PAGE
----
Adjudication of Disputes

  • If early resolution is not deemed appropriate, is refused by the parties, or if an attempted mediation is unsuccessful, a dispute will be referred to a single adjudicator at the WRC.
  • This process is envisaged as being more inquisitorial than adversarial – the hearing will be held in private and evidence will not be on oath. Representation (legal or otherwise) will be allowed, but there are no references in the Act to the examination or cross-examination of witnesses.
  • All decisions of adjudicators will be published on the internet on an anonymised basis.

 

Discovery / Witnesses

  • An adjudication officer can require the attendance of a witness and/or the production of documents relevant to the proceedings. It is envisaged that this will be enforced more vigorously than in the EAT.

 

Appeals

  • Any appeal from a decision of an Adjudicator will simply go to the Labour Court in all instances. The Labour Court hearings will be public and decisions will be published in full, unless special circumstances arise.
  • Decisions of the Labour Court can then be appealed to the High Court on a point of law only (rather than rehearing the entire case).
  • The Act also allows for the determination of disputes (at adjudication and/or appeal stage) based on written submissions alone, rather than by way of a full oral hearing. However, either side can object to this.
  • New procedures are to be implemented for the enforcement of awards of an Adjudication Officer or the Labour Court through the District Court.

 

Compliance Provisions

The Act goes beyond simply reforming processes and procedures.  In order to promote higher levels of compliance with employment and equality law, employers can now be penalised with ‘on the spot fines’ (with the possibility of imprisonment) for breaches of employment law:

 

  1. Compliance Notices

Where a WRC inspector is satisfied that an employer has contravened specified sections of employment legislation in the Unfair Dismissals Act; Payment of Wages Act; Maternity Protection Act; Terms of Employment (Information) Act; Organisation of Working Time Act; Carer’s Leave Act; or Protection of Employees (Temporary Agency Work) Act they may issue the employer with a Compliance Notice.

 

The Compliance Notice is essentially a direction from an inspector to an employer to do or refrain from doing certain things. If an employer believes they are compliant with the relevant legislation, they may appeal the Compliance Notice to the Labour Court.  Failure to comply with a Compliance Notice will be an offence and on indictment may result in a fine of up to €50,000 or imprisonment for up to 3 years for the employer concerned.

 

  1. Fixed Payment Notice

Where a WRC inspector has reasonable grounds for believing that an employer has committed an offence under the Protection of Employment Act; Payment of Wages Act; or National Minimum Wage Act, they may issue the employer with a fine or “Fixed Payment Notice” which may not exceed €2,000.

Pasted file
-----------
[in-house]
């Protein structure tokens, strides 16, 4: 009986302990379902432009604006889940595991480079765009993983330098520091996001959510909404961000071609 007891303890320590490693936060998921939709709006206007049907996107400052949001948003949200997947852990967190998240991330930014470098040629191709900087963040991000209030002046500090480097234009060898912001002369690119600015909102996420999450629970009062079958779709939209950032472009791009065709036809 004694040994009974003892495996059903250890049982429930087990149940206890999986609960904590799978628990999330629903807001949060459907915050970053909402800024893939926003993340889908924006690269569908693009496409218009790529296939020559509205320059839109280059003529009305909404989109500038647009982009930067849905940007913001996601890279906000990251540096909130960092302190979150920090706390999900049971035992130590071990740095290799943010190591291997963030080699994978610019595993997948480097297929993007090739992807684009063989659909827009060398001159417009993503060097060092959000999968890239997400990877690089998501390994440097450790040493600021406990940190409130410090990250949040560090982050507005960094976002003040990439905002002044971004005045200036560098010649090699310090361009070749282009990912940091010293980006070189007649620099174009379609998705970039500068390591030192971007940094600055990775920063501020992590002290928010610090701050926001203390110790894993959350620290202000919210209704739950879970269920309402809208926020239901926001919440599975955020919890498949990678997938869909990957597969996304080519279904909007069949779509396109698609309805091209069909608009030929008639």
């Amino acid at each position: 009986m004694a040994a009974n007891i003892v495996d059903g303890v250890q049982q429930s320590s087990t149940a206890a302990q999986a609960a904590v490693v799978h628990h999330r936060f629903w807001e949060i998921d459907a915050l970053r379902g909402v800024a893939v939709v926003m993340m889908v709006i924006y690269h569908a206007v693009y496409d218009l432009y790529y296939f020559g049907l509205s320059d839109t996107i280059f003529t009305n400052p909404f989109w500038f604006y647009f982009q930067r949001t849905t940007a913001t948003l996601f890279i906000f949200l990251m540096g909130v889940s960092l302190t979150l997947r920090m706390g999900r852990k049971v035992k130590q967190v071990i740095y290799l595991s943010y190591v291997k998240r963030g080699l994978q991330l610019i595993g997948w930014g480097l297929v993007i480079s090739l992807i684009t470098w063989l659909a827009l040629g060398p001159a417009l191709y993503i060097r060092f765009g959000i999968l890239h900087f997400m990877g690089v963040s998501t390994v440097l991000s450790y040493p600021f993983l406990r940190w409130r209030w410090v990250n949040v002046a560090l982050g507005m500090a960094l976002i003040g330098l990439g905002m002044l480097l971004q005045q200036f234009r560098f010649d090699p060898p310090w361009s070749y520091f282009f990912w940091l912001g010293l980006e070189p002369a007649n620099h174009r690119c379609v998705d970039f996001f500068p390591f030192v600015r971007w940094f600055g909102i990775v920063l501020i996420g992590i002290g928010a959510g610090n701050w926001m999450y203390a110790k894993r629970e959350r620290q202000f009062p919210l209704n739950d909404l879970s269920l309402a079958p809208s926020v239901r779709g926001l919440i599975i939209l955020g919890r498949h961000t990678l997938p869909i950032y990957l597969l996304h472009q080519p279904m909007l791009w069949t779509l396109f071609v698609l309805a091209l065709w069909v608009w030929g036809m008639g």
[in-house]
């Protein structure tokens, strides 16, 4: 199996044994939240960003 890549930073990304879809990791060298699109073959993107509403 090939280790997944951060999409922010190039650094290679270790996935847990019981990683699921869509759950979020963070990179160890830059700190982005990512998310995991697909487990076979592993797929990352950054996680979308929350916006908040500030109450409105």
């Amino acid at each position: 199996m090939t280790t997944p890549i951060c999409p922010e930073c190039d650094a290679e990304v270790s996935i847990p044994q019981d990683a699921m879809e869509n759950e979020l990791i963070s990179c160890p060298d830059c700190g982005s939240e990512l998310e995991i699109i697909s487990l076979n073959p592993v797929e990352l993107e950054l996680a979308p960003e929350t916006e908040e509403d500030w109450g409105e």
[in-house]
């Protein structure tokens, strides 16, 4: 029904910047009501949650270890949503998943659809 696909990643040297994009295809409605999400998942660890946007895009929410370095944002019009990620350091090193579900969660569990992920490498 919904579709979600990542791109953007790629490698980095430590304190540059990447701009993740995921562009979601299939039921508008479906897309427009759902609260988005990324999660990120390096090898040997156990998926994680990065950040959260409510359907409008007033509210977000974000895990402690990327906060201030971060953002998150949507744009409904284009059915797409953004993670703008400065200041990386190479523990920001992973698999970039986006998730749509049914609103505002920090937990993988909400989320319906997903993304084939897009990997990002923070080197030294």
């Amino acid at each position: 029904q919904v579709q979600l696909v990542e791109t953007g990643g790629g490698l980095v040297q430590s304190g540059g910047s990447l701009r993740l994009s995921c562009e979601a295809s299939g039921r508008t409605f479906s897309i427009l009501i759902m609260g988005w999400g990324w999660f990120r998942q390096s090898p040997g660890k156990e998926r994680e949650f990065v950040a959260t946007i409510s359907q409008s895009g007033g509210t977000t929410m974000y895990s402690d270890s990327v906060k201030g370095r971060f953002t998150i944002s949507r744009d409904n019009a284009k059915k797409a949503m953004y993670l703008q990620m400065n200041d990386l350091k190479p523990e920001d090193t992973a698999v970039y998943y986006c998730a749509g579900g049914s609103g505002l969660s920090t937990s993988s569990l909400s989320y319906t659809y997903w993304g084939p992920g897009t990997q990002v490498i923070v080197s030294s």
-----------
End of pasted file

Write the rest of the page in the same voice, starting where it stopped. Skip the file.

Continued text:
This in some respects could be viewed as a plea-bargain; if the employer agrees to pay the Fixed Payment Notice within 42 days the WRC will not prosecute the relevant offence.  There is no option to appeal a Fixed Payment Notice. If an employer disputes it, they would simply not pay it and defend the resulting prosecution.

 

Fees
For the first time, the Act gives the Minister for Jobs the power to charge fees to employees wishing to bring claims against their employer.  While there are no plans to introduce blanket fees, it has been suggested in recent Dáil and Seanad debates that where a party fails to appear at an adjudicator hearing without good cause and wishes to appeal the decision to the Labour Court, that party will have to pay a fee of €300 when lodging its appeal. If the Labour Court determines that the party in question had good cause for failing to attend the first-instance hearing, the fee will be refunded.  No decisions have yet been made, but a relatively broad power has been granted to the Minister.
Sharing Information on ‘Rogue’ Employers

The Act allows for increased sharing of information on employers who are in breach of employment law between various state agencies. This would allow the WRC to potentially share PPS numbers, ERN numbers and any other relevant information regarding non-compliant employers with the Revenue Commissioners, the Gardaí, the Director of Corporate Enforcement, the Health and Safety Authority, the Pensions Ombudsman and HIQA, among others.
A notable inclusion in the Act allows the WRC to contact any public contracting authority which awards public works contracts and inform that body of a breach by a contractor (or sub-contractor) of any relevant legislative provision. This may exclude certain employers from being considered for certain public tenders, or may result in payments under an existing contract with a public body being withheld pending compliance with the relevant law.

 

Conclusion

The Act will bring about much-needed reform to an out-dated system for resolving workplace disputes in Ireland. The idea behind the new structure is to make the system easier to understand and access. Virtually all employment laws are changed to some extent by this Act because the enforcement procedures are changed.  However, on a practical level, employers do not need to be concerned about changing their day to day management of employees and running of their business as the law will stay the same.  The Act aims to improve workplace relations and compliance levels in Ireland for the benefit of employers and employees alike.

 

If you would like further information on the Workplace Relations Act 2015, please contact Aspire HR on +353 (0) 86 8782557 or email info@aspirehr.ie

 

For further information on our range of HR Services see www.aspirehr.ie/our-services